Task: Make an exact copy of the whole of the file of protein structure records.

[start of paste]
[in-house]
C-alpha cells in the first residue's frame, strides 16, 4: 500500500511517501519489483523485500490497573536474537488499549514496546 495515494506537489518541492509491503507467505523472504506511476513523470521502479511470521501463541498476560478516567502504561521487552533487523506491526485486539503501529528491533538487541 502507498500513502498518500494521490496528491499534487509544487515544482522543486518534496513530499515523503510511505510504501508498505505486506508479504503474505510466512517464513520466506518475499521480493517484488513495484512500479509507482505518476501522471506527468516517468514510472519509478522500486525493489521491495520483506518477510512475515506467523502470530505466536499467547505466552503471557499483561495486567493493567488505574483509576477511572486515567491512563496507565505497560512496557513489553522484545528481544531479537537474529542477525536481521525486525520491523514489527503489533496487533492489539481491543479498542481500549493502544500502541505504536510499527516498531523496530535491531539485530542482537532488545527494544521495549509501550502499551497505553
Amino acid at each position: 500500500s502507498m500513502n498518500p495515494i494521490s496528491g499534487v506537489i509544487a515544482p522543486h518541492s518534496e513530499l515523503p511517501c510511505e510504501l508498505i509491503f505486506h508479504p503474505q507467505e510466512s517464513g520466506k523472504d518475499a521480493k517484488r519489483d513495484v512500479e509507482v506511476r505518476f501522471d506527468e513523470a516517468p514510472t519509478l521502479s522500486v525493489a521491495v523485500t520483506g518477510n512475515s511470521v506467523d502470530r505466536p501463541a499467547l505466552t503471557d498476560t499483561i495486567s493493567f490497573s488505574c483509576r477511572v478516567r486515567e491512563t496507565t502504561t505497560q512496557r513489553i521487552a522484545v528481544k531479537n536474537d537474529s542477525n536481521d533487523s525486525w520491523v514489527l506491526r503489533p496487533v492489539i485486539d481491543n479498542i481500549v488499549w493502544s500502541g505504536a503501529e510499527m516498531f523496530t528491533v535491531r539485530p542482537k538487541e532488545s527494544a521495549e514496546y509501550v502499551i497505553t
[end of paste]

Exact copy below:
[in-house]
C-alpha cells in the first residue's frame, strides 16, 4: 500500500511517501519489483523485500490497573536474537488499549514496546 495515494506537489518541492509491503507467505523472504506511476513523470521502479511470521501463541498476560478516567502504561521487552533487523506491526485486539503501529528491533538487541 502507498500513502498518500494521490496528491499534487509544487515544482522543486518534496513530499515523503510511505510504501508498505505486506508479504503474505510466512517464513520466506518475499521480493517484488513495484512500479509507482505518476501522471506527468516517468514510472519509478522500486525493489521491495520483506518477510512475515506467523502470530505466536499467547505466552503471557499483561495486567493493567488505574483509576477511572486515567491512563496507565505497560512496557513489553522484545528481544531479537537474529542477525536481521525486525520491523514489527503489533496487533492489539481491543479498542481500549493502544500502541505504536510499527516498531523496530535491531539485530542482537532488545527494544521495549509501550502499551497505553
Amino acid at each position: 500500500s502507498m500513502n498518500p495515494i494521490s496528491g499534487v506537489i509544487a515544482p522543486h518541492s518534496e513530499l515523503p511517501c510511505e510504501l508498505i509491503f505486506h508479504p503474505q507467505e510466512s517464513g520466506k523472504d518475499a521480493k517484488r519489483d513495484v512500479e509507482v506511476r505518476f501522471d506527468e513523470a516517468p514510472t519509478l521502479s522500486v525493489a521491495v523485500t520483506g518477510n512475515s511470521v506467523d502470530r505466536p501463541a499467547l505466552t503471557d498476560t499483561i495486567s493493567f490497573s488505574c483509576r477511572v478516567r486515567e491512563t496507565t502504561t505497560q512496557r513489553i521487552a522484545v528481544k531479537n536474537d537474529s542477525n536481521d533487523s525486525w520491523v514489527l506491526r503489533p496487533v492489539i485486539d481491543n479498542i481500549v488499549w493502544s500502541g505504536a503501529e510499527m516498531f523496530t528491533v535491531r539485530p542482537k538487541e532488545s527494544a521495549e514496546y509501550v502499551i497505553t